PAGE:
- Is the word NIKE an individual’s name? – No (luckily, Greek goddesses don’t count).
- Does the word NIKE describe what they sell or offer? – No.
- Is the word NIKE a generic term for what they offer? – No.
- Does the word NIKE cause the public to think they are selling something other than what they offer? – No.
- Was the word NIKE already filed or registered? – No (this may vary country to country).
As you can see from our handy checklist, the word NIKE as a trademark checks all the correct boxes and is therefore registerable. This is our first example of a word that has been trademarked to protect products and services.
We won’t bore you with a detailed checklist for our other trademark examples, but let’s review the brands themselves.
McDonald's (products and services)
Easily as famous as NIKE, McDonald’s has been offering cheap hamburgers the world over for decades. You may be asking yourself how the word “McDonald’s” was registered, as it so closely resembles a common surname. The founder of McDonald’s actually bought the rights to the name and the service from the McDonald brothers who had their own burger and fries quick-service stream-lined restaurant. The name McDonald’s also passes the other trademark naming no-no’s on the checklist.
Verizon (products and services)
This company pulls their name from the word “veritas” (Latin for "truth") and the word “horizon”. Creative, right? They provide communications, information and entertainment products and services to consumers worldwide. From mobile phone service to cable television and anything in between and beyond, Verizon does just about everything within their industry. This name also passes our trademark naming no-no’s checklist.
Disneyland (products and services)
A place of wonder and fantasy, visited by around 18 million people per year in Anaheim, California alone – this doesn’t even include Disneyworld or the various other international locations. Few people in this world don’t know what Disneyland has to offer, but they are service heavy in the area of theme parks, but also have products of all shapes, colors and sizes with their trademark of Disney stamped on each and every one.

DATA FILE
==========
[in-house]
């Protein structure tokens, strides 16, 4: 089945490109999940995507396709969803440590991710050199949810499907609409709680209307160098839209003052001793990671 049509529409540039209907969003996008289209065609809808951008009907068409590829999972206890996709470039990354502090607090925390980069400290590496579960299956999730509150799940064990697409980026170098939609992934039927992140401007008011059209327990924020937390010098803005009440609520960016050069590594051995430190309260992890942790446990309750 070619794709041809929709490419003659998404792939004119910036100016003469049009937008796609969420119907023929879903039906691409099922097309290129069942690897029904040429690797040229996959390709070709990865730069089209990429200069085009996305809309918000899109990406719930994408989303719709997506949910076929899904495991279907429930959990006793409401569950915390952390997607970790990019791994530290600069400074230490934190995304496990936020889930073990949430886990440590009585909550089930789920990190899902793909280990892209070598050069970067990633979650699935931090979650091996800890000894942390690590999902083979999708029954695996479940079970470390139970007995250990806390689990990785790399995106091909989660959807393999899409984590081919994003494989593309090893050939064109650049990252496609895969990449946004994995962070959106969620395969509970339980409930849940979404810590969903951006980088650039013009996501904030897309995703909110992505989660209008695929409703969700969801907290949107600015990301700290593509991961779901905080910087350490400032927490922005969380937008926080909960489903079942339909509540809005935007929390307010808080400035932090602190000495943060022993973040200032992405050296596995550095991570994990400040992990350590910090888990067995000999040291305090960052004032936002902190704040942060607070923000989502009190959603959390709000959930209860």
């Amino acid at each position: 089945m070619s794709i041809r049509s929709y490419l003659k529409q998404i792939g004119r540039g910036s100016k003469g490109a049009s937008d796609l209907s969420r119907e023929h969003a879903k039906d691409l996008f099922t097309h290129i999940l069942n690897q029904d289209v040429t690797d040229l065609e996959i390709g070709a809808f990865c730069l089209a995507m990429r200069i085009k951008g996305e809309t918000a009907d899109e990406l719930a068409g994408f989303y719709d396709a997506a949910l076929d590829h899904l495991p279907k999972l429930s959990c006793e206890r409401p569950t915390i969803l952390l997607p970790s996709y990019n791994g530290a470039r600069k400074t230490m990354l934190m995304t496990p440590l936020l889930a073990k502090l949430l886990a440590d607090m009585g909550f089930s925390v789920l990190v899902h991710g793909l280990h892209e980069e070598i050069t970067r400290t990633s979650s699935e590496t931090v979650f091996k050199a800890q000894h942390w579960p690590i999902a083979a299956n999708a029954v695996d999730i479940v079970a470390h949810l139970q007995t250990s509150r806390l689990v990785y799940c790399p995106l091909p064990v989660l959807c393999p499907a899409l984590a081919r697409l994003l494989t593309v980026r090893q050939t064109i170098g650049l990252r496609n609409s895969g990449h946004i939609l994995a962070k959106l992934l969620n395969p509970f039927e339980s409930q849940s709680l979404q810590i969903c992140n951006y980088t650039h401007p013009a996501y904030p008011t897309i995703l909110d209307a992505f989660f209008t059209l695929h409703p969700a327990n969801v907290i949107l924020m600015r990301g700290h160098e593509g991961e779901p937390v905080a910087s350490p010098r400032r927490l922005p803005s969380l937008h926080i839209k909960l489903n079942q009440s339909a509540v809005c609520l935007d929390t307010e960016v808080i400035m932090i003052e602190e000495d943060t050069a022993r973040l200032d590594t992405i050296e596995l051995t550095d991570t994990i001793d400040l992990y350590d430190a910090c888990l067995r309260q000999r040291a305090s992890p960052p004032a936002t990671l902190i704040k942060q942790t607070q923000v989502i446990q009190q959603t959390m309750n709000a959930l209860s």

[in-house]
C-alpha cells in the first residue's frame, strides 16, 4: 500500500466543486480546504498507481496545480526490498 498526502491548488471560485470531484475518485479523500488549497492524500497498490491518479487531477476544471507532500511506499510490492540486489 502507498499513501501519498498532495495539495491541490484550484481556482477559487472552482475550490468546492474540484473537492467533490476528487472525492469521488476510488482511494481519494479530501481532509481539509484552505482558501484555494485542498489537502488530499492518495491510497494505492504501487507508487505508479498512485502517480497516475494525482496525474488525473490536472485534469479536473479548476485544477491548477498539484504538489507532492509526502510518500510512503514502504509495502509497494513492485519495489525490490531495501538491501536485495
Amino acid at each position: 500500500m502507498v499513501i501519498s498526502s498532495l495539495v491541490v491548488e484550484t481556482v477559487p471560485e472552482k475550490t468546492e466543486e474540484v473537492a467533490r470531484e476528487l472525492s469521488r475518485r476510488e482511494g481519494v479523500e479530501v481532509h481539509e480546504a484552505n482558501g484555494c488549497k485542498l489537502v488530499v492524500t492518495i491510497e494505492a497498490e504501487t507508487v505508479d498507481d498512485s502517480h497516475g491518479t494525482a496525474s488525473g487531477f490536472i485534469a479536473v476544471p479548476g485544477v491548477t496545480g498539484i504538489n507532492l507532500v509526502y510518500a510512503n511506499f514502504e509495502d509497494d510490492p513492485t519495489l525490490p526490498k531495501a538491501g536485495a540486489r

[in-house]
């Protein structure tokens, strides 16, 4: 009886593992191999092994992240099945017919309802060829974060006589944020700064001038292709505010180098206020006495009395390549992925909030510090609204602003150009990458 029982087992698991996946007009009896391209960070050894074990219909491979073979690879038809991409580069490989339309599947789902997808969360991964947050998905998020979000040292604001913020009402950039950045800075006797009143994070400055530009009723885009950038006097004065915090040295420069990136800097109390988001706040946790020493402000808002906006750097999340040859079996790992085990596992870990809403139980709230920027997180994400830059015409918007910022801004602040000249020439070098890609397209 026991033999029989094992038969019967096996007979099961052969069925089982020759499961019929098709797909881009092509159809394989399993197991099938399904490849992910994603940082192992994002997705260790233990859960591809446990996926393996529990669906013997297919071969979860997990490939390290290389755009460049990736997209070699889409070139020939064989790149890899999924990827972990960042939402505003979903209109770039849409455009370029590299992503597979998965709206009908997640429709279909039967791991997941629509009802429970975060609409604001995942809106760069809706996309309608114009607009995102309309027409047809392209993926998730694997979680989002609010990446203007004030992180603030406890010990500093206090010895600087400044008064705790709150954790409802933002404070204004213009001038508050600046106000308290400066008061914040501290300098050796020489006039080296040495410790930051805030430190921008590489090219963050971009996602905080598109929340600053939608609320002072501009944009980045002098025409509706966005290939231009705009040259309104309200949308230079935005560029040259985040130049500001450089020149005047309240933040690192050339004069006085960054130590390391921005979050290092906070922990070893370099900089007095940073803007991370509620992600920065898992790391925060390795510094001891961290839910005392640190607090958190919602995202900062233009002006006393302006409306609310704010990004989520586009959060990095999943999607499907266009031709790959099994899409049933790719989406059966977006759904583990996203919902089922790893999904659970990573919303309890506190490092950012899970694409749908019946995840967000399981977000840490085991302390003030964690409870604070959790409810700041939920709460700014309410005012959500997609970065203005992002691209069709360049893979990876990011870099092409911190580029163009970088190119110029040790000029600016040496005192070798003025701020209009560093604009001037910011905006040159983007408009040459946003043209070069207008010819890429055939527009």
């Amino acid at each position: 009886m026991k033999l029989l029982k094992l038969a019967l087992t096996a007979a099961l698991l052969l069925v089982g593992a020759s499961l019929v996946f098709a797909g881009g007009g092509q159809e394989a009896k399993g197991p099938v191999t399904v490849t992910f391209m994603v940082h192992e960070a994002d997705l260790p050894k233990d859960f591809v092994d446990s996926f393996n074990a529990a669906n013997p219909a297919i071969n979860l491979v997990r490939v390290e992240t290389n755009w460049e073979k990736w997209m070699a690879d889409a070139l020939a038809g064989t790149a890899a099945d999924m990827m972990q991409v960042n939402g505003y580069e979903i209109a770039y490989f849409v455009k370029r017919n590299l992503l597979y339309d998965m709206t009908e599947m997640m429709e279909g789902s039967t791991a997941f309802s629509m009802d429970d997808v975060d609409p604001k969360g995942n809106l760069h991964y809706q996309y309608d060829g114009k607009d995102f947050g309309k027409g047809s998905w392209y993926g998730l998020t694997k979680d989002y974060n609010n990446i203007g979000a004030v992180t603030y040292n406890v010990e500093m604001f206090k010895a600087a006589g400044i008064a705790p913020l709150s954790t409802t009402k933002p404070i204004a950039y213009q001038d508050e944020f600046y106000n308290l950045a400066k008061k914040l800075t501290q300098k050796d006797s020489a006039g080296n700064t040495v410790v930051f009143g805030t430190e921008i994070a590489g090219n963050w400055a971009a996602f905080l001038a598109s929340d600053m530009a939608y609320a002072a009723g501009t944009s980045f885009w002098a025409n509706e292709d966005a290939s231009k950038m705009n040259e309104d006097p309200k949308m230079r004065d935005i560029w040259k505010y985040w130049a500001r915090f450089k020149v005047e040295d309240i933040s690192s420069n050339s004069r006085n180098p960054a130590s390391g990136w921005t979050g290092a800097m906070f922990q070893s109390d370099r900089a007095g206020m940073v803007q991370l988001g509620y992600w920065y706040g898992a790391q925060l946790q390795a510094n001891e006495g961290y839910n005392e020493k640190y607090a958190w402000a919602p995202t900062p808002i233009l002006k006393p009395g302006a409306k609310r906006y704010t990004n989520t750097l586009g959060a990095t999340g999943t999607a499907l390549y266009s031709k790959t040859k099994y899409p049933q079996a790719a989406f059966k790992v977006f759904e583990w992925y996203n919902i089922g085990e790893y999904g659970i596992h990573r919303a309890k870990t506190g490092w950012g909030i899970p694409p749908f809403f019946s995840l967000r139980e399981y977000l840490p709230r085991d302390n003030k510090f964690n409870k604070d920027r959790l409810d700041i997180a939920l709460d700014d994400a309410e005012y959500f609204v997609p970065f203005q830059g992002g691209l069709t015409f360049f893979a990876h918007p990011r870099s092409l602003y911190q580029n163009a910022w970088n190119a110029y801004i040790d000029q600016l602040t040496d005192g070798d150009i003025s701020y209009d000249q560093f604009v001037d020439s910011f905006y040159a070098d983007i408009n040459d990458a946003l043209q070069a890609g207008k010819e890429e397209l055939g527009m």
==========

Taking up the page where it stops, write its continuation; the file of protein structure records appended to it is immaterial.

Walt Disney did use his own name as part of this iconic trademark, which does not violate any of our trademark naming no-no’s, as he assuredly gave himself permission to use his own name.
So that covers our examples of words that can be trademarked for products and services. Maybe you’re wondering if your idea of a brand name can be registered. Well, first run through our trademark naming no-no’s to see if your desired name passes the test, and when you are ready to commit, you can order a Trademark Search in your country or countries of interest. The professionals at iGERENT will give you a more in-depth look at the probabilities of your trademark registering successfully.
A trademark can include not just words, but also images or artistic elements. Logos can be registered by themselves, or in conjunction with their wordmark counterparts. Let’s use our previous four companies and review their logos to give you an idea of what can be trademarked in the realm of logos.
The NIKE “swoosh” is possibly one of the best-known logos on our planet. It is used on a vast number of their products, closely situated next to the name NIKE – or not. It has become so famous that it can stand alone and still be recognized as NIKE. As you can see, it is simple, yet elegant. It isn’t necessary for a logo to be complex just to differentiate itself from the competition.